As usual in marketing lore, there are numerous bad examples where well-intentioned brand managers made bone-headed, even laughable, brand-extension decisions:
• Colgate Kitchen Entrees: Colgate, a popular toothpaste, ventured into the frozen food market with Colgate Kitchen Entrees in the 1980s. The brand extension failed because consumers associated Colgate with toothpaste, oral hygiene and cleanliness, making it difficult to associate with food.
• Cosmopolitan Yogurt: Cosmopolitan magazine, known for its content focused on fashion, beauty and lifestyle, launched a line of yogurt in partnership with Yoplait in 1999. The attempt to extend the brand into the food industry was not well received by consumers, as they did not associate Cosmopolitan with yogurt.
• Harley-Davidson Perfume: To expand its brand beyond motorcycles, Harley-Davidson launched a line of perfumes for men and women in 1996. However, the perfume line failed to resonate with consumers, as they did not associate the motorcycle brand with fragrance or personal care products.
• Zippo Fashion Line: Zippo, renowned for its windproof lighters, attempted to enter the fashion industry in the late 1990s by introducing a clothing line. Despite the brand’s strong association with durability and utility, the fashion extension did not align with the brand’s core values.
• Bic Disposable Underwear: Bic, a well-known brand famous for its disposable pens and razors, attempted to extend its product line into disposable underwear in the 1970s. The brand extension was met with skepticism and consumer resistance since Bic did not have the necessary credibility or expertise in the clothing industry.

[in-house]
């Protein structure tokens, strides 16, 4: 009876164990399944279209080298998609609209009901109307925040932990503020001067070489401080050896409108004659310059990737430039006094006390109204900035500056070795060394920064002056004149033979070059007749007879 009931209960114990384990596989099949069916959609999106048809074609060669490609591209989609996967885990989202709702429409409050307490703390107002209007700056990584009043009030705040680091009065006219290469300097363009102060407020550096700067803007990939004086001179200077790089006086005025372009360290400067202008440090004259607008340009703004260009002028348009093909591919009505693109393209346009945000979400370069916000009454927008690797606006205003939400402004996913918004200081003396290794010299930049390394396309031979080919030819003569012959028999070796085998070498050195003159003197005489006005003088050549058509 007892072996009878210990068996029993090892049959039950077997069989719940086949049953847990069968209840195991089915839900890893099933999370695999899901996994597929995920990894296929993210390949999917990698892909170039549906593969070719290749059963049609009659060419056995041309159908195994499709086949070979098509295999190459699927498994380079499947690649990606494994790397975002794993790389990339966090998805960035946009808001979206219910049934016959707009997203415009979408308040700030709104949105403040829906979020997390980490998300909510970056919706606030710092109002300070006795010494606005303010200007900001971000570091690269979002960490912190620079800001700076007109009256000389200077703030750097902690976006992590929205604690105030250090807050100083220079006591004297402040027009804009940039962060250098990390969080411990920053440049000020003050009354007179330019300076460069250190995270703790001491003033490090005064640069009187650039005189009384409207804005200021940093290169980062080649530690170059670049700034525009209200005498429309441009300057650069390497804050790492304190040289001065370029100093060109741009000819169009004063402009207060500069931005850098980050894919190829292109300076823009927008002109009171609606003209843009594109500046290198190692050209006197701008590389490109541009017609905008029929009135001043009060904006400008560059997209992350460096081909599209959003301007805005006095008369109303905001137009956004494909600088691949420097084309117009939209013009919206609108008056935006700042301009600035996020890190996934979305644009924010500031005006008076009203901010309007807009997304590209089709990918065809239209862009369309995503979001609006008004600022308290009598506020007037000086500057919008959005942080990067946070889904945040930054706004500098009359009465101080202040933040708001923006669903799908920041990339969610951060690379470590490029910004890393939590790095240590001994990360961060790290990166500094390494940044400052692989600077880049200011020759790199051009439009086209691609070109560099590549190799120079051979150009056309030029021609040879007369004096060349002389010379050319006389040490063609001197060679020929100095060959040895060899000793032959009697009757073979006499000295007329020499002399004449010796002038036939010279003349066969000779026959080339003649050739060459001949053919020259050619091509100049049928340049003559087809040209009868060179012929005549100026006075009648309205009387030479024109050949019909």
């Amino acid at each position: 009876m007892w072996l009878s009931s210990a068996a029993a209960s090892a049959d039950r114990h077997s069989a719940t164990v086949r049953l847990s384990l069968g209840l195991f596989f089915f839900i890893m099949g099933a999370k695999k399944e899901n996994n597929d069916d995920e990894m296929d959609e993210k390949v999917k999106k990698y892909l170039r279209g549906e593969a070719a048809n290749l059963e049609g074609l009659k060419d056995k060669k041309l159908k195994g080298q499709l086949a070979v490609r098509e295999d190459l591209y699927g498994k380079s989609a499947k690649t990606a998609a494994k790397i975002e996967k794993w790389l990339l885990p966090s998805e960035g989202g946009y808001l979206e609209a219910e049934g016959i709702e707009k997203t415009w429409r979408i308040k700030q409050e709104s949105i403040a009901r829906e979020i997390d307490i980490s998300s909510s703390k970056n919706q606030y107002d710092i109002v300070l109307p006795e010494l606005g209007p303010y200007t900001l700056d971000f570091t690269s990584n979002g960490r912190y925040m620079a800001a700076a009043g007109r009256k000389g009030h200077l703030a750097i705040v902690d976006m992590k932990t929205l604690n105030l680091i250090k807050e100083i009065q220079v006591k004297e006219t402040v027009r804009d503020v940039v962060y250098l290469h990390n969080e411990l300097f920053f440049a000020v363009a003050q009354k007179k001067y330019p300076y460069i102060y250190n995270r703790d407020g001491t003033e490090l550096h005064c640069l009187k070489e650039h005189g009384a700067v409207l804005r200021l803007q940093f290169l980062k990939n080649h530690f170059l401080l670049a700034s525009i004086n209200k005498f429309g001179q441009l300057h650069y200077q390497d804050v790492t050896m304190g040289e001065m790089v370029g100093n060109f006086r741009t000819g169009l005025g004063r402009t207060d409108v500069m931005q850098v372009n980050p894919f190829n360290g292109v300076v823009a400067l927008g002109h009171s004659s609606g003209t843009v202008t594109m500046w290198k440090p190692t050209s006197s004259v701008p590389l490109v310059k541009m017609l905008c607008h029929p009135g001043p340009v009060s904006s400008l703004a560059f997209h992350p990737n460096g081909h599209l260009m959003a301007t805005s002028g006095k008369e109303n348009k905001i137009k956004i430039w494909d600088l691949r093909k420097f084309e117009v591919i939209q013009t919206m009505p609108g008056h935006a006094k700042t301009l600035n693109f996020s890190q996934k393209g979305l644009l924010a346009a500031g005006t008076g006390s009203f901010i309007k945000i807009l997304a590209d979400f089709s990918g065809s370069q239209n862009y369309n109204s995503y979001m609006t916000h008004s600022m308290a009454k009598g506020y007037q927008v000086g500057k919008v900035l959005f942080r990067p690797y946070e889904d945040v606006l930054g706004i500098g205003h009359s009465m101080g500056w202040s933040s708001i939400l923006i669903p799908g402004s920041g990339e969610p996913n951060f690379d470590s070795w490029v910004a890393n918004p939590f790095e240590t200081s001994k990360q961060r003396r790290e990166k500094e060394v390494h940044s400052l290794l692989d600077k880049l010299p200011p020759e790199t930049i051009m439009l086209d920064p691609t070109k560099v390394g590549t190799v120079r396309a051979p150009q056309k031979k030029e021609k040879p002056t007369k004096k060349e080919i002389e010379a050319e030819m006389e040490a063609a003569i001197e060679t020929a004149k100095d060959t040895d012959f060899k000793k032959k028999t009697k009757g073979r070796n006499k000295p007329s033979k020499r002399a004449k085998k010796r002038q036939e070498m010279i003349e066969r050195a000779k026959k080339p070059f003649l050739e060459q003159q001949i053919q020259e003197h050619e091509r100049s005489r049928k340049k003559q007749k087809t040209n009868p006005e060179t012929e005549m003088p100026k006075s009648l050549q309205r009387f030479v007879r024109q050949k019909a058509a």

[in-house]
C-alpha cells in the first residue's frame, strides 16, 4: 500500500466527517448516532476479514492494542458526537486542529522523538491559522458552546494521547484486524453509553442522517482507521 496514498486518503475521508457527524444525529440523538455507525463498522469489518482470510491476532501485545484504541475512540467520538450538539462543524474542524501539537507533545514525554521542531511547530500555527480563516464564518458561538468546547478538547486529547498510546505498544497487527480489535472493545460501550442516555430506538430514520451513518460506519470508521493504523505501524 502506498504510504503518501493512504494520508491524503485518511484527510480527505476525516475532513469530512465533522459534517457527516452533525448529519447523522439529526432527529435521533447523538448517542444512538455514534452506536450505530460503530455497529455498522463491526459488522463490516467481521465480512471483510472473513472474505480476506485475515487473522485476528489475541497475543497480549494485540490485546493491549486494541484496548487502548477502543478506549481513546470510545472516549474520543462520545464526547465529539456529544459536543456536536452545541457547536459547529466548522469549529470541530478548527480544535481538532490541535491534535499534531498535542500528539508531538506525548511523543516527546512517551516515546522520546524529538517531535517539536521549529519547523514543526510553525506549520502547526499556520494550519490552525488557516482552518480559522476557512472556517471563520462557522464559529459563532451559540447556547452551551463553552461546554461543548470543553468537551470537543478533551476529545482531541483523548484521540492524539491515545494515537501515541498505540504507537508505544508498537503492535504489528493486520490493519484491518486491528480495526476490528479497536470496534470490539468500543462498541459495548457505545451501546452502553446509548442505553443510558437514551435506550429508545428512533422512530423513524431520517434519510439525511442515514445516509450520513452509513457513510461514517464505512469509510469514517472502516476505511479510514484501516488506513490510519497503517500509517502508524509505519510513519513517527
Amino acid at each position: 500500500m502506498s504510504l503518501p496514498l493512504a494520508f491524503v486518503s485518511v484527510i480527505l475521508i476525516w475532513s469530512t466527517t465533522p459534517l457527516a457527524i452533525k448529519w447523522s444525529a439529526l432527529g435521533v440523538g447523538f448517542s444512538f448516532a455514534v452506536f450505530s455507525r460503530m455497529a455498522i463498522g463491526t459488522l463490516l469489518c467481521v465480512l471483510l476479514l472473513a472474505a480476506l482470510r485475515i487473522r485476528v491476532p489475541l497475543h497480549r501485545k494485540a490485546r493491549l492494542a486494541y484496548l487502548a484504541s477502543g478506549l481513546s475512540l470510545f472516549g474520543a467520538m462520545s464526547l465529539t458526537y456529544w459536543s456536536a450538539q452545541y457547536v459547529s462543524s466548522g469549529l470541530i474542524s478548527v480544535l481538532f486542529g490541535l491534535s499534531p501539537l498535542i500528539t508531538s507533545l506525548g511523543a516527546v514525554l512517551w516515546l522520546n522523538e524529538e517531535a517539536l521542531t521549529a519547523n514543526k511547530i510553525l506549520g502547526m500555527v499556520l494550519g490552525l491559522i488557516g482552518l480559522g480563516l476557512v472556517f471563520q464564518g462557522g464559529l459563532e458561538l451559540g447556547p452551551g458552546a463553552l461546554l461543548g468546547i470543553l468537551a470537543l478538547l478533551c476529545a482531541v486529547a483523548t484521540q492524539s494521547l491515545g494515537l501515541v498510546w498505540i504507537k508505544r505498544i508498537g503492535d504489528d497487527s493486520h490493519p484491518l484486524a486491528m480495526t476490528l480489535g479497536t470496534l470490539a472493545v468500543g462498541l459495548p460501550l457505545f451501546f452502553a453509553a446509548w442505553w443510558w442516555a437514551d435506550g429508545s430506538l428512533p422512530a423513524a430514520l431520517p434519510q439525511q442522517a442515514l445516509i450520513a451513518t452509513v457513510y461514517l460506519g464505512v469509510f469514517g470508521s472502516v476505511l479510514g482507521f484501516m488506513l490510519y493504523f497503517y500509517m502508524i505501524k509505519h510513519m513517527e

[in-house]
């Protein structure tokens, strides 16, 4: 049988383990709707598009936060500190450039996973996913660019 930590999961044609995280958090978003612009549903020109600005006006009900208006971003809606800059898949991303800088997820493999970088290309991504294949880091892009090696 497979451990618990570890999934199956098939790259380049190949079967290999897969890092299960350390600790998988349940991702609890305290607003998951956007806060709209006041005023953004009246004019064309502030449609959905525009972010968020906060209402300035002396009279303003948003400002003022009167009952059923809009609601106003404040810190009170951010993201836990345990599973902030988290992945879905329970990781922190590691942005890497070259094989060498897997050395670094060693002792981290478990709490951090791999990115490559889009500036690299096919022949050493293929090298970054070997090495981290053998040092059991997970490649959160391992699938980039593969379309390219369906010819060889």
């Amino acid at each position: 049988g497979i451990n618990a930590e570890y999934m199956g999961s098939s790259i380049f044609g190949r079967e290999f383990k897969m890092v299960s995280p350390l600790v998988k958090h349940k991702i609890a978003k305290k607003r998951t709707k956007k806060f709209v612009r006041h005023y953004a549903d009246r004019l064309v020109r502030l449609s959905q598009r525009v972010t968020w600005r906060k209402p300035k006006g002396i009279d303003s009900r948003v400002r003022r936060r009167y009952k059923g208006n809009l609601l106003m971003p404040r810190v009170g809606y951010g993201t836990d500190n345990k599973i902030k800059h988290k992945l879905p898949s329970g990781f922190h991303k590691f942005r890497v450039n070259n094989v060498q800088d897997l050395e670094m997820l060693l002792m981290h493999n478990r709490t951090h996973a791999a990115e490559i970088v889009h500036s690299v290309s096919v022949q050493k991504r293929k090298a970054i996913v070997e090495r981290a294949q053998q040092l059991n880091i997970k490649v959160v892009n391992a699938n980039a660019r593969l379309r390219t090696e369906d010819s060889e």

• Kodak Digital Cameras: Kodak, a leading brand in traditional film photography, was slow to adapt to the digital revolution. When the brand eventually entered the digital camera market, its products failed to compete with established digital camera brands like Canon and Nikon. Kodak’s brand equity did not extend seamlessly into the digital realm.

The common reason for most of these errors is a lack of brand alignment. It’s not that the Colgate Kitchen Entrees packaging was bad or that guys who ride Harleys don’t appreciate wearing a nice perfume. It’s because, at its foundation, the marketers didn’t understand their customers and why they were loyal to the brand in the first place.

To cultivate customer loyalty, you must dive deeper into understanding the relationship between your brand and your customer. This process strengthens and deepens the bond between customer and brand. Poor brand extensions, on the other hand, run the risk of diminishing that bond so that the customer may look elsewhere and be more open to other options.